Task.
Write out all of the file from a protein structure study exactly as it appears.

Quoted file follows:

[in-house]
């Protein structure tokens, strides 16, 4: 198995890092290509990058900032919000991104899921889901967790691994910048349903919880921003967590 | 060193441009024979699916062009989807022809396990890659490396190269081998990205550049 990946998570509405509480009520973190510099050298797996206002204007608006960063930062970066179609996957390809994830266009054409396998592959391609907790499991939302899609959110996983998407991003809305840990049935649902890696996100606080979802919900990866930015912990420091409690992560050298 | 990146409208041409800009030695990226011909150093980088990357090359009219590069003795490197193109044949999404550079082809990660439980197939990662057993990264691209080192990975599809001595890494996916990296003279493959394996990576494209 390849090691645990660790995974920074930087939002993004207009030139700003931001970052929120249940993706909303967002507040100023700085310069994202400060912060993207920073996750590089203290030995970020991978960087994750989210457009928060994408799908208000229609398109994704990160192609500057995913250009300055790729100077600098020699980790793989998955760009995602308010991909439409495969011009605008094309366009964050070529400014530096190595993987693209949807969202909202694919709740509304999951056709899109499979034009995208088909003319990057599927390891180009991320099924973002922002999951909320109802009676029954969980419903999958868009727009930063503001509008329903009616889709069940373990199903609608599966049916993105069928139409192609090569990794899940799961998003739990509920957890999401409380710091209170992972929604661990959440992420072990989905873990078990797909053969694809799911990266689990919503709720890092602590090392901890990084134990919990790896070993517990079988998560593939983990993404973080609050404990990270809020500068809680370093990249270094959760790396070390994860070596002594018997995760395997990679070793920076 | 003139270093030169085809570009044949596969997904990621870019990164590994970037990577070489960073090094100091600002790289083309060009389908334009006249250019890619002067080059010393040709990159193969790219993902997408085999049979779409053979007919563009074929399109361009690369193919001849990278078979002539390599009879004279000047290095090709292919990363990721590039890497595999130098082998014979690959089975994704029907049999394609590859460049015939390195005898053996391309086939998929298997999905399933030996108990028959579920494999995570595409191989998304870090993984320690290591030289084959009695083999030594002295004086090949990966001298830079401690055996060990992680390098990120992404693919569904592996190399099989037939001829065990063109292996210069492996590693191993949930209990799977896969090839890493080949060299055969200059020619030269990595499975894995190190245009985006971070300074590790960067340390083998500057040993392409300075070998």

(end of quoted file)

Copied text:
[in-house]
């Protein structure tokens, strides 16, 4: 198995890092290509990058900032919000991104899921889901967790691994910048349903919880921003967590 | 060193441009024979699916062009989807022809396990890659490396190269081998990205550049 990946998570509405509480009520973190510099050298797996206002204007608006960063930062970066179609996957390809994830266009054409396998592959391609907790499991939302899609959110996983998407991003809305840990049935649902890696996100606080979802919900990866930015912990420091409690992560050298 | 990146409208041409800009030695990226011909150093980088990357090359009219590069003795490197193109044949999404550079082809990660439980197939990662057993990264691209080192990975599809001595890494996916990296003279493959394996990576494209 390849090691645990660790995974920074930087939002993004207009030139700003931001970052929120249940993706909303967002507040100023700085310069994202400060912060993207920073996750590089203290030995970020991978960087994750989210457009928060994408799908208000229609398109994704990160192609500057995913250009300055790729100077600098020699980790793989998955760009995602308010991909439409495969011009605008094309366009964050070529400014530096190595993987693209949807969202909202694919709740509304999951056709899109499979034009995208088909003319990057599927390891180009991320099924973002922002999951909320109802009676029954969980419903999958868009727009930063503001509008329903009616889709069940373990199903609608599966049916993105069928139409192609090569990794899940799961998003739990509920957890999401409380710091209170992972929604661990959440992420072990989905873990078990797909053969694809799911990266689990919503709720890092602590090392901890990084134990919990790896070993517990079988998560593939983990993404973080609050404990990270809020500068809680370093990249270094959760790396070390994860070596002594018997995760395997990679070793920076 | 003139270093030169085809570009044949596969997904990621870019990164590994970037990577070489960073090094100091600002790289083309060009389908334009006249250019890619002067080059010393040709990159193969790219993902997408085999049979779409053979007919563009074929399109361009690369193919001849990278078979002539390599009879004279000047290095090709292919990363990721590039890497595999130098082998014979690959089975994704029907049999394609590859460049015939390195005898053996391309086939998929298997999905399933030996108990028959579920494999995570595409191989998304870090993984320690290591030289084959009695083999030594002295004086090949990966001298830079401690055996060990992680390098990120992404693919569904592996190399099989037939001829065990063109292996210069492996590693191993949930209990799977896969090839890493080949060299055969200059020619030269990595499975894995190190245009985006971070300074590790960067340390083998500057040993392409300075070998």